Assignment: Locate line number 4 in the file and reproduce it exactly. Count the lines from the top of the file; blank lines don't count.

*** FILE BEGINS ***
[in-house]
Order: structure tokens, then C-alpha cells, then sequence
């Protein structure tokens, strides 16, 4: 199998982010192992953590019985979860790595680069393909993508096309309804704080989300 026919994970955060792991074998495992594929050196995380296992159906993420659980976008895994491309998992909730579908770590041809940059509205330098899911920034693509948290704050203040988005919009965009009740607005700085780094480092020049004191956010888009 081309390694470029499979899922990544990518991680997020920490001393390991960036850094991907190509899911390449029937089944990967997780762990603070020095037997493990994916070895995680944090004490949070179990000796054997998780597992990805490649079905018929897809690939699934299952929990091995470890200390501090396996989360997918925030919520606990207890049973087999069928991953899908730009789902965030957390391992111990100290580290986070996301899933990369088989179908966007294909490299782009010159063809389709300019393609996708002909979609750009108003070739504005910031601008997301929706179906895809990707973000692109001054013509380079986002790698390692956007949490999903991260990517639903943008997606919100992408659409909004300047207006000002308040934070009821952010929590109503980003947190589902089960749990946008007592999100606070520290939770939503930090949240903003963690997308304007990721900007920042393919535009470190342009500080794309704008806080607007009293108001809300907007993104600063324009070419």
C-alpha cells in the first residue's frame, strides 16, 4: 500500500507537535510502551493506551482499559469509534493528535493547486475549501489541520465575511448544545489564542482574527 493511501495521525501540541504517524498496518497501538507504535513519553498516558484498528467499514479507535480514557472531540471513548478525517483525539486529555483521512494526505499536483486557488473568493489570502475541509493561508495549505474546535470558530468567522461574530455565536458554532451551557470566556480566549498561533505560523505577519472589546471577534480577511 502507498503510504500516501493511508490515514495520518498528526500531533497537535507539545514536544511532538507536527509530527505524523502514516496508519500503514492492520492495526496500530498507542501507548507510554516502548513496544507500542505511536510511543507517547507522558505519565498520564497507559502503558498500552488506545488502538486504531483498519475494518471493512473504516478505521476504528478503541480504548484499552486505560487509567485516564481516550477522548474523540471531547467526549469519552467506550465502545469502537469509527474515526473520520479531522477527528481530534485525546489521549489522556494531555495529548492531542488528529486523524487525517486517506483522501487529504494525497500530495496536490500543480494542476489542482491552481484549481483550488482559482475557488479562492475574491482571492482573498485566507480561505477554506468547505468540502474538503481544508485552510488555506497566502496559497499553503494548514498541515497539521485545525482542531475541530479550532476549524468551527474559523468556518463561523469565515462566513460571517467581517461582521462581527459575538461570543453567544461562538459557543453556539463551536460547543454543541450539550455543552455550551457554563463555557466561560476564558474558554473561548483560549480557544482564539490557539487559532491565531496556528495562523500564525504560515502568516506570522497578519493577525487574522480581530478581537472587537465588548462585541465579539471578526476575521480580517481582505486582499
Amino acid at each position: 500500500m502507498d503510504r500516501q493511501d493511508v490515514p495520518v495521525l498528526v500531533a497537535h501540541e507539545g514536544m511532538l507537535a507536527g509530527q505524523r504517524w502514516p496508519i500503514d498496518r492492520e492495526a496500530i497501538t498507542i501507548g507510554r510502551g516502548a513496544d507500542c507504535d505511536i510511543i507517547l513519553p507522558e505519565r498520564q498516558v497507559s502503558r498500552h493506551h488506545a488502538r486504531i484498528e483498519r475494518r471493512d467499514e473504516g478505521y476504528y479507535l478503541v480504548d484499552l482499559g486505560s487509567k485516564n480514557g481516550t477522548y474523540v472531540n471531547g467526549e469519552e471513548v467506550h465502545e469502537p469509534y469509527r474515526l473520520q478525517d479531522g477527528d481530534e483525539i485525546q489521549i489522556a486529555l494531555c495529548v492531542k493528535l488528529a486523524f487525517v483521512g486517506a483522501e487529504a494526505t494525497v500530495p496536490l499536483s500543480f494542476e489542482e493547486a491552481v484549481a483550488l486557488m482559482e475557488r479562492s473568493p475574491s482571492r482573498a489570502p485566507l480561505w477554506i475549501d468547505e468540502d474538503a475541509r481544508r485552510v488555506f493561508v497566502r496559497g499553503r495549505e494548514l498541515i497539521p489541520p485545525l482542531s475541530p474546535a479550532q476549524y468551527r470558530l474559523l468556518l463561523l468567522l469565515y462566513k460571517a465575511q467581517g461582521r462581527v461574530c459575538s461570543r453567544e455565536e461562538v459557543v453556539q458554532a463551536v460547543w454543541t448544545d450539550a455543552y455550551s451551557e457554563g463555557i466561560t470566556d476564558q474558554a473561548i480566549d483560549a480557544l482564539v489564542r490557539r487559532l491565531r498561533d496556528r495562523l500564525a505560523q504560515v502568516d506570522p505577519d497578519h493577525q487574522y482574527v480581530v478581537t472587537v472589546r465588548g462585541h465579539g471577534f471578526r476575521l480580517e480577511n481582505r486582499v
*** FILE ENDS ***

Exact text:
C-alpha cells in the first residue's frame, strides 16, 4: 500500500507537535510502551493506551482499559469509534493528535493547486475549501489541520465575511448544545489564542482574527 493511501495521525501540541504517524498496518497501538507504535513519553498516558484498528467499514479507535480514557472531540471513548478525517483525539486529555483521512494526505499536483486557488473568493489570502475541509493561508495549505474546535470558530468567522461574530455565536458554532451551557470566556480566549498561533505560523505577519472589546471577534480577511 502507498503510504500516501493511508490515514495520518498528526500531533497537535507539545514536544511532538507536527509530527505524523502514516496508519500503514492492520492495526496500530498507542501507548507510554516502548513496544507500542505511536510511543507517547507522558505519565498520564497507559502503558498500552488506545488502538486504531483498519475494518471493512473504516478505521476504528478503541480504548484499552486505560487509567485516564481516550477522548474523540471531547467526549469519552467506550465502545469502537469509527474515526473520520479531522477527528481530534485525546489521549489522556494531555495529548492531542488528529486523524487525517486517506483522501487529504494525497500530495496536490500543480494542476489542482491552481484549481483550488482559482475557488479562492475574491482571492482573498485566507480561505477554506468547505468540502474538503481544508485552510488555506497566502496559497499553503494548514498541515497539521485545525482542531475541530479550532476549524468551527474559523468556518463561523469565515462566513460571517467581517461582521462581527459575538461570543453567544461562538459557543453556539463551536460547543454543541450539550455543552455550551457554563463555557466561560476564558474558554473561548483560549480557544482564539490557539487559532491565531496556528495562523500564525504560515502568516506570522497578519493577525487574522480581530478581537472587537465588548462585541465579539471578526476575521480580517481582505486582499